What is in this article?:
- Fine-tuning strip-tillage operations
- Risky practice?
- When soil conditions are adequate for strip-till operations, soil temperatures are typically too warm to apply nitrogen.
- Strip-tillage offers more flexibility than no-till since it is easy to combine deep placement of nutrients with the tillage operation to make the soil berms.
As harvest comes to an end, some growers will shift their focus to strip-tillage.
Fabian Fernandez, University of Illinois Extension specialist in plant nutrition and soil fertility, offers a few thoughts on applying nitrogen, phosphorus and potassium with strip-till this season.
Nitrogen applications with strip-till
Although nitrogen applications with strip-till can be done, Fernandez normally doesn't suggest this process for two reasons. First, when soil conditions are adequate for strip-till operations, soil temperatures are typically too warm to apply nitrogen.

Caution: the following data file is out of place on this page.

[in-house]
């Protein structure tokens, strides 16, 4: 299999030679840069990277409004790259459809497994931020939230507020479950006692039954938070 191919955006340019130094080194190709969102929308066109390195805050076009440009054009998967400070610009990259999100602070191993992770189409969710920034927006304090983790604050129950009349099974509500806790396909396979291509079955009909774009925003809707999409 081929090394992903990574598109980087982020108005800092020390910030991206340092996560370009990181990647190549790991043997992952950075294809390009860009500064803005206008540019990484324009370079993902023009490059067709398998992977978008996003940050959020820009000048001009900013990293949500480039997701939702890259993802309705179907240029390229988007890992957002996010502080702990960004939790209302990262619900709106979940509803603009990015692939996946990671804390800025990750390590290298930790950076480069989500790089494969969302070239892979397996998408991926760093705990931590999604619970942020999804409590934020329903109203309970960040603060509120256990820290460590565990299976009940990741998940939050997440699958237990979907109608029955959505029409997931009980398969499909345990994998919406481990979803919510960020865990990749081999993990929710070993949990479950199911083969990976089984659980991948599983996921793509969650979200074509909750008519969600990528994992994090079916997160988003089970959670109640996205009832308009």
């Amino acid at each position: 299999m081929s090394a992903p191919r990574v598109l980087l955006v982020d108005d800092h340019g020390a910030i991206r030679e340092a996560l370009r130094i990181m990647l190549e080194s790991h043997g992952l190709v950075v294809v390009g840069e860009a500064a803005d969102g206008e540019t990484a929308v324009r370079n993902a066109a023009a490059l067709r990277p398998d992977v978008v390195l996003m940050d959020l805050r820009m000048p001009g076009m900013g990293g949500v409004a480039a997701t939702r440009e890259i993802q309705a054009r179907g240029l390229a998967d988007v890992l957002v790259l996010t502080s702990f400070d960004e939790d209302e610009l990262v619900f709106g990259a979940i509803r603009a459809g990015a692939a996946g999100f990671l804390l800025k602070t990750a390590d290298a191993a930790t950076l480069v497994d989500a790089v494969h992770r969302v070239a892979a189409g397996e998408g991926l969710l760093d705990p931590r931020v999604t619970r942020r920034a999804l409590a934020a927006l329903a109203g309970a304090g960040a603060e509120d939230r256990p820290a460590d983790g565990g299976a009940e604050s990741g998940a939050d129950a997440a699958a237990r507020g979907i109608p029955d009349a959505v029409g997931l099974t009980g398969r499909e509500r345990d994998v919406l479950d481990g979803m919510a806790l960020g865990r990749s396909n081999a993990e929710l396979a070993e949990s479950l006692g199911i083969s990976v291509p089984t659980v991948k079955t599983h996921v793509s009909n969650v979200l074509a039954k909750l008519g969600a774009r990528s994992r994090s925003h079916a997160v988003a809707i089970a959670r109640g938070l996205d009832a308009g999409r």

He said combining these activities can save time, but it's important to wait until soil temperatures four inches below the surface are 50 degrees Fahrenheit and falling.
"Doing the application earlier represents too large of a risk of nitrogen loss to make it worth it," Fernandez said. "The use of strip-till does not justify changing the current recommendations for fall nitrogen application.
A potential drawback of combining anhydrous ammonia application with strip-till is that by the time conditions are adequate for fall nitrogen applications, the soil might be getting too wet for strip-till."
The second reason he does not recommend combining strip-till and nitrogen application is because of the potential for seedling injury from free ammonia.